State not planning to update cyber strategy

State not planning to update cyber strategy
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The State Department is not planning to update its 2011 international cyberspace strategy, Christopher Painter, the agency’s coordinator for cyber issues, told senators Thursday.

As other agencies such as the White House and Pentagon update their security documents to account for the rapidly shifting cyber landscape, State is holding firm that its document effectively guides the department.

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Sen. Cory GardnerCory Scott GardnerSenate Republicans running away from Alabama abortion law Frustrated GOP senators want answers from Trump on Iran Graham: Trump officials not adequately briefing on Iran threat MORE (R-Colo.), chairman of the Foreign Relations cybersecurity subcommittee holding the hearing, asked Painter if State was considering “doing some kind of review” of the four-year-old document, given the rising cyber threat from countries including China and North Korea.

The government has accused China of conducting an extensive campaign to digitally pilfer U.S. intellectual property. The White House also blamed North Korea for last fall’s destructive cyberattack on Sony Pictures Entertainment.

“Do you believe that’s necessary?” Gardner asked.

“I don’t think that strategy needs to be rewritten or updated,” Painter said. “We want to make sure we’re actually executing on this strategy.”

Painter explained that the international cyberspace strategy “was really a high-level document” meant to lay out goals for the agency.

“We’ve been spending the last number of years implementing this strategy,” he said. “We’ve been making some significant progress.”

Painted ticked off a few accomplishments:

The State Department helped drive the United Nations in 2013 to agree that international law applies in cyberspace.  

It has worked to get more countries to sign onto the decade-old Budapest Convention on Cybercrime.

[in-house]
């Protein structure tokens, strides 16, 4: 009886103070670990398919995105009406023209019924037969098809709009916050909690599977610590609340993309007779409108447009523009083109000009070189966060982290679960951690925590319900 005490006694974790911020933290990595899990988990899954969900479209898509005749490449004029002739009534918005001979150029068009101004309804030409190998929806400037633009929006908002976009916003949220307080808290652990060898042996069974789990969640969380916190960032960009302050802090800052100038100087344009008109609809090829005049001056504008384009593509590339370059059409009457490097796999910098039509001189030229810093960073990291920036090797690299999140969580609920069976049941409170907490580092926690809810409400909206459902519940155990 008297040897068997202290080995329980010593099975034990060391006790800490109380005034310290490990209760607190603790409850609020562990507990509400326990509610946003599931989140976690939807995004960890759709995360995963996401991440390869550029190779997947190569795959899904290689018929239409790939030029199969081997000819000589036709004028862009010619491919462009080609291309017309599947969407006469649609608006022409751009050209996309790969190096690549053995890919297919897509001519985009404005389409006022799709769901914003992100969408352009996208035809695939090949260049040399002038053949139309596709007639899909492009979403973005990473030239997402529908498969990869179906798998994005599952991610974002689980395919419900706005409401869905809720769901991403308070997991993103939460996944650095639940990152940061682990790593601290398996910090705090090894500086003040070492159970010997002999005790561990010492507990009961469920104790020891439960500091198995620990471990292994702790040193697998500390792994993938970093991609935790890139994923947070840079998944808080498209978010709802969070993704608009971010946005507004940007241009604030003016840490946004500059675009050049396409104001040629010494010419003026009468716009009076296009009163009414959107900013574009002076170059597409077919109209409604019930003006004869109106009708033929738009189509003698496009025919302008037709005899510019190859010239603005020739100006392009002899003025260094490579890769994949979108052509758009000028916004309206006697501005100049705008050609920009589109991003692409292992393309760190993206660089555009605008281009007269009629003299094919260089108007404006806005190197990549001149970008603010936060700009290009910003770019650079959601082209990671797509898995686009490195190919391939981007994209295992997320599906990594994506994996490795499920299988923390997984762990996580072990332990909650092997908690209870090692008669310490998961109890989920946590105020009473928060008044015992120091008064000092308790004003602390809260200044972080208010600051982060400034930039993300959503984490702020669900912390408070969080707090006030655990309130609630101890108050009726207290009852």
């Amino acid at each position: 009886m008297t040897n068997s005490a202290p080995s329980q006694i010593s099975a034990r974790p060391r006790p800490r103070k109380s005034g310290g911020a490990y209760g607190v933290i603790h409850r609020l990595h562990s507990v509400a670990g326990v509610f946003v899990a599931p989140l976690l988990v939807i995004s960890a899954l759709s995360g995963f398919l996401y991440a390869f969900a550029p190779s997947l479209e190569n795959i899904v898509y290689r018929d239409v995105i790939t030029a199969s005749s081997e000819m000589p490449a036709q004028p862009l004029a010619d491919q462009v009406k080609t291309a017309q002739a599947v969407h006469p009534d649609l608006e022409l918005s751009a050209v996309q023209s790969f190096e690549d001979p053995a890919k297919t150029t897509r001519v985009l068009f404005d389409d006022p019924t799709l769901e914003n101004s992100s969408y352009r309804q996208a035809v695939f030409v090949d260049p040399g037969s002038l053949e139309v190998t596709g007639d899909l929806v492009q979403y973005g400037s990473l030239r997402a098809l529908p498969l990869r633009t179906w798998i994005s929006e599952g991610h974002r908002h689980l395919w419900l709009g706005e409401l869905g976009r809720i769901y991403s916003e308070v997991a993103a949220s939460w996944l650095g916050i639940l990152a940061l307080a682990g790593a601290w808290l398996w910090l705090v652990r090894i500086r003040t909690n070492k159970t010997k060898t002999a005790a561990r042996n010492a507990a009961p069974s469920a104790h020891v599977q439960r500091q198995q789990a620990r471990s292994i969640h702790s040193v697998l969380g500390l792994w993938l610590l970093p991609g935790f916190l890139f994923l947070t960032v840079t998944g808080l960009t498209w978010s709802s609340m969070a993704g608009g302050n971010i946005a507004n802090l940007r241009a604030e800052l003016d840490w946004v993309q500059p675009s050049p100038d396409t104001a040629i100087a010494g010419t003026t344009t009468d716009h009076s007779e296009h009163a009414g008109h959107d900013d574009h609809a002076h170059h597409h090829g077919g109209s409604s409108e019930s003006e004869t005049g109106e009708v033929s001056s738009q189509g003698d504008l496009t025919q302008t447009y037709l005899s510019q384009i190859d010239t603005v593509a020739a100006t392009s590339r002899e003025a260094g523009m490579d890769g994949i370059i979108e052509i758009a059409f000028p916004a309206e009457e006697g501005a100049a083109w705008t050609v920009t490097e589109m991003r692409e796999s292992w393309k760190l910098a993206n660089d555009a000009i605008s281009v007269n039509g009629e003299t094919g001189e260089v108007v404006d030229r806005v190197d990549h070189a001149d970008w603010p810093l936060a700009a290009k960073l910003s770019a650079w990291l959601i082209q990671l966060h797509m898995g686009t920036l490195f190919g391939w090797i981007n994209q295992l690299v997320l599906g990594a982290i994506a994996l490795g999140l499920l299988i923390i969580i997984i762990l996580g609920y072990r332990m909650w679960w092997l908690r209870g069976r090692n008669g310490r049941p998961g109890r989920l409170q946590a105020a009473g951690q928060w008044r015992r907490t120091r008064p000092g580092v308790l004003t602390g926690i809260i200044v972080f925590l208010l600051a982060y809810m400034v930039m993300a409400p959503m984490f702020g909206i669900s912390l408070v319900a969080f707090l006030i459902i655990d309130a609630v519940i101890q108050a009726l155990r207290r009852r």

At the 2014 NetMundial conference on Internet governance, the agency “fended off attempts” to give the U.N. and foreign governments control over the worldwide Internet.

Painter also mentioned his department’s work on international development in places such as Africa to try to "bring other counties up to speed, because the weakest link hurts us as well as them.”

“Across the board, if you look at those categories, there’s been a lot of work by us,” he added.

In recent months, other government agencies have decided to reissue fundamental security documents that hadn’t been updated since President Obama’s reelection.

The White House released a new National Security Strategy in February. The document departed from its 2010 predecessor by explicitly calling out China for hacking the U.S. private sector and state that the government will defend private networks against the Asian power’s intrusions.

The Pentagon also issued a new cybersecurity strategy in April, its first since 2011. It included an unprecedented focus on offensive cyber weapons and included an entire section on China’s ongoing cyber espionage and digital theft of intellectual property.

Painter believes the State Department is better served by focusing on the goals laid out in its 2011 document.

“I don’t think we need to write a new strategy at this point,” he said.